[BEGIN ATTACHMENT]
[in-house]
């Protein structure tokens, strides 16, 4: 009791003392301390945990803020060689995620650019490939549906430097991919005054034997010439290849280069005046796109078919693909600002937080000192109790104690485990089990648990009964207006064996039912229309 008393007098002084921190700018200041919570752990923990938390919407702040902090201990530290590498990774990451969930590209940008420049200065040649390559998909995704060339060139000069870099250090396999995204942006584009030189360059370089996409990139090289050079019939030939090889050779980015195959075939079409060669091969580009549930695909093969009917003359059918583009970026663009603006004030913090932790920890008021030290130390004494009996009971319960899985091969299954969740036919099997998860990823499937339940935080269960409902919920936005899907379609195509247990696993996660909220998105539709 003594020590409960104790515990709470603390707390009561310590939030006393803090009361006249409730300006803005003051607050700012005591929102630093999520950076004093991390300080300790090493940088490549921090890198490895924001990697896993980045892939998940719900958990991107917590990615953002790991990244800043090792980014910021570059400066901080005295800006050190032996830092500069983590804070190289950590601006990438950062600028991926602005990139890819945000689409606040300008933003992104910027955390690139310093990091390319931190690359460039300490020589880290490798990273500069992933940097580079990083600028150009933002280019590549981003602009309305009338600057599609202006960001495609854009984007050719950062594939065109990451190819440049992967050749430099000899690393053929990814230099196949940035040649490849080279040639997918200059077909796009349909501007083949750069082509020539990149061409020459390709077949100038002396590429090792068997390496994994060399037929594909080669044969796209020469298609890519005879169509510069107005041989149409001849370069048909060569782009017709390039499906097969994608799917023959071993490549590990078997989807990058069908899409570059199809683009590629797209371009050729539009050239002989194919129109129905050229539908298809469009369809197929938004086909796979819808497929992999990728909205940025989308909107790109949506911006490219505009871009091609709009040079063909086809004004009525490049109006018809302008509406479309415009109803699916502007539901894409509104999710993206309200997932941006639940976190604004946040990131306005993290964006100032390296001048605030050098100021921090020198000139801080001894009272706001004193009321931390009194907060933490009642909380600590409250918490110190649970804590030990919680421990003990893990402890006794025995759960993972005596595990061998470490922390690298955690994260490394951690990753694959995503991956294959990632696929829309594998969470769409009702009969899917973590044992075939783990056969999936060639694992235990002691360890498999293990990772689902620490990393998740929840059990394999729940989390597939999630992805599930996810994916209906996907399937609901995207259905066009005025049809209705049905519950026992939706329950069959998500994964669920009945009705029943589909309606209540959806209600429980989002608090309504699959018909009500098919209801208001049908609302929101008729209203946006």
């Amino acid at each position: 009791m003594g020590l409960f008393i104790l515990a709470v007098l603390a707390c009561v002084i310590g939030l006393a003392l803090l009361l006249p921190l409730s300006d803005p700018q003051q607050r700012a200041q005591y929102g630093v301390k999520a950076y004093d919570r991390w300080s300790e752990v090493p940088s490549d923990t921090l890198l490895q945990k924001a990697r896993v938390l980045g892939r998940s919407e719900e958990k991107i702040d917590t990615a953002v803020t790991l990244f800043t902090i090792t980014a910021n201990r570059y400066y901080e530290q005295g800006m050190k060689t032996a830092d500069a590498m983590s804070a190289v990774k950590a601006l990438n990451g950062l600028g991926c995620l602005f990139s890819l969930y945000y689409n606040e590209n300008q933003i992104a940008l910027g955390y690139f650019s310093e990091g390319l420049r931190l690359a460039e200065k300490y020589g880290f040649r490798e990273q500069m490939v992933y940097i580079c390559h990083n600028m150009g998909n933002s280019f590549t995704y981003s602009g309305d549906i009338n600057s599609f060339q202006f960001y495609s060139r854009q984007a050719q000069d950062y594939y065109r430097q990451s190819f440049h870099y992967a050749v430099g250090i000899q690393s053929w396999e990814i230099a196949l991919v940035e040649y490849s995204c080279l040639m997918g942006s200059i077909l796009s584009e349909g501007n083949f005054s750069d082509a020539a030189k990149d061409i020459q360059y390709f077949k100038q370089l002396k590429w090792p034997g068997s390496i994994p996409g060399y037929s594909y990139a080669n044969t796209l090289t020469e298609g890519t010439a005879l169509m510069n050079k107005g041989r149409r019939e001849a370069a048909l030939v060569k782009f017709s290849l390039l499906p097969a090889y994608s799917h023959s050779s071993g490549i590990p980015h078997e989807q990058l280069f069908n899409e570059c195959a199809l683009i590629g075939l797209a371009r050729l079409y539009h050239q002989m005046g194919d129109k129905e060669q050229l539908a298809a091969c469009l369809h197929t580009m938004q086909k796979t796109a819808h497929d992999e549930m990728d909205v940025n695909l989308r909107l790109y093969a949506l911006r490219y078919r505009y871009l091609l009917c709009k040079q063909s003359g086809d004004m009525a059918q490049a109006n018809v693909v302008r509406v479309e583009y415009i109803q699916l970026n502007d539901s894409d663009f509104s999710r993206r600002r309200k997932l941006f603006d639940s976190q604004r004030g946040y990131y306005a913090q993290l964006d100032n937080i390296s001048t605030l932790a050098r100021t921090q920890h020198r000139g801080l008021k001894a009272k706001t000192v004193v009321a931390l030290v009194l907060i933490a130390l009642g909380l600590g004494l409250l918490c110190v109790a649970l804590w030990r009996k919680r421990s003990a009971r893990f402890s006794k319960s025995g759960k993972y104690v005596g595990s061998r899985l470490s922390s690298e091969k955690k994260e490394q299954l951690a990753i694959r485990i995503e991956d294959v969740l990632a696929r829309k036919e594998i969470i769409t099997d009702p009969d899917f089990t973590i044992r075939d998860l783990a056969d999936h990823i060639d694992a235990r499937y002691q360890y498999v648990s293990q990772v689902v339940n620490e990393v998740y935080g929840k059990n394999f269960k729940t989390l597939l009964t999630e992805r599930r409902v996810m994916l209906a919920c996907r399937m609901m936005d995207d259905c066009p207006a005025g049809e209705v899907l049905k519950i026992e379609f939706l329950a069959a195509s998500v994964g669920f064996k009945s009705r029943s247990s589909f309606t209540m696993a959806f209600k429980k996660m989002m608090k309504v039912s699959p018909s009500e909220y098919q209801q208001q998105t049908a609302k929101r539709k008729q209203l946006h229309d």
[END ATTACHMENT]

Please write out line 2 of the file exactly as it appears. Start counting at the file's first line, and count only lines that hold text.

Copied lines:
């Protein structure tokens, strides 16, 4: 009791003392301390945990803020060689995620650019490939549906430097991919005054034997010439290849280069005046796109078919693909600002937080000192109790104690485990089990648990009964207006064996039912229309 008393007098002084921190700018200041919570752990923990938390919407702040902090201990530290590498990774990451969930590209940008420049200065040649390559998909995704060339060139000069870099250090396999995204942006584009030189360059370089996409990139090289050079019939030939090889050779980015195959075939079409060669091969580009549930695909093969009917003359059918583009970026663009603006004030913090932790920890008021030290130390004494009996009971319960899985091969299954969740036919099997998860990823499937339940935080269960409902919920936005899907379609195509247990696993996660909220998105539709 003594020590409960104790515990709470603390707390009561310590939030006393803090009361006249409730300006803005003051607050700012005591929102630093999520950076004093991390300080300790090493940088490549921090890198490895924001990697896993980045892939998940719900958990991107917590990615953002790991990244800043090792980014910021570059400066901080005295800006050190032996830092500069983590804070190289950590601006990438950062600028991926602005990139890819945000689409606040300008933003992104910027955390690139310093990091390319931190690359460039300490020589880290490798990273500069992933940097580079990083600028150009933002280019590549981003602009309305009338600057599609202006960001495609854009984007050719950062594939065109990451190819440049992967050749430099000899690393053929990814230099196949940035040649490849080279040639997918200059077909796009349909501007083949750069082509020539990149061409020459390709077949100038002396590429090792068997390496994994060399037929594909080669044969796209020469298609890519005879169509510069107005041989149409001849370069048909060569782009017709390039499906097969994608799917023959071993490549590990078997989807990058069908899409570059199809683009590629797209371009050729539009050239002989194919129109129905050229539908298809469009369809197929938004086909796979819808497929992999990728909205940025989308909107790109949506911006490219505009871009091609709009040079063909086809004004009525490049109006018809302008509406479309415009109803699916502007539901894409509104999710993206309200997932941006639940976190604004946040990131306005993290964006100032390296001048605030050098100021921090020198000139801080001894009272706001004193009321931390009194907060933490009642909380600590409250918490110190649970804590030990919680421990003990893990402890006794025995759960993972005596595990061998470490922390690298955690994260490394951690990753694959995503991956294959990632696929829309594998969470769409009702009969899917973590044992075939783990056969999936060639694992235990002691360890498999293990990772689902620490990393998740929840059990394999729940989390597939999630992805599930996810994916209906996907399937609901995207259905066009005025049809209705049905519950026992939706329950069959998500994964669920009945009705029943589909309606209540959806209600429980989002608090309504699959018909009500098919209801208001049908609302929101008729209203946006």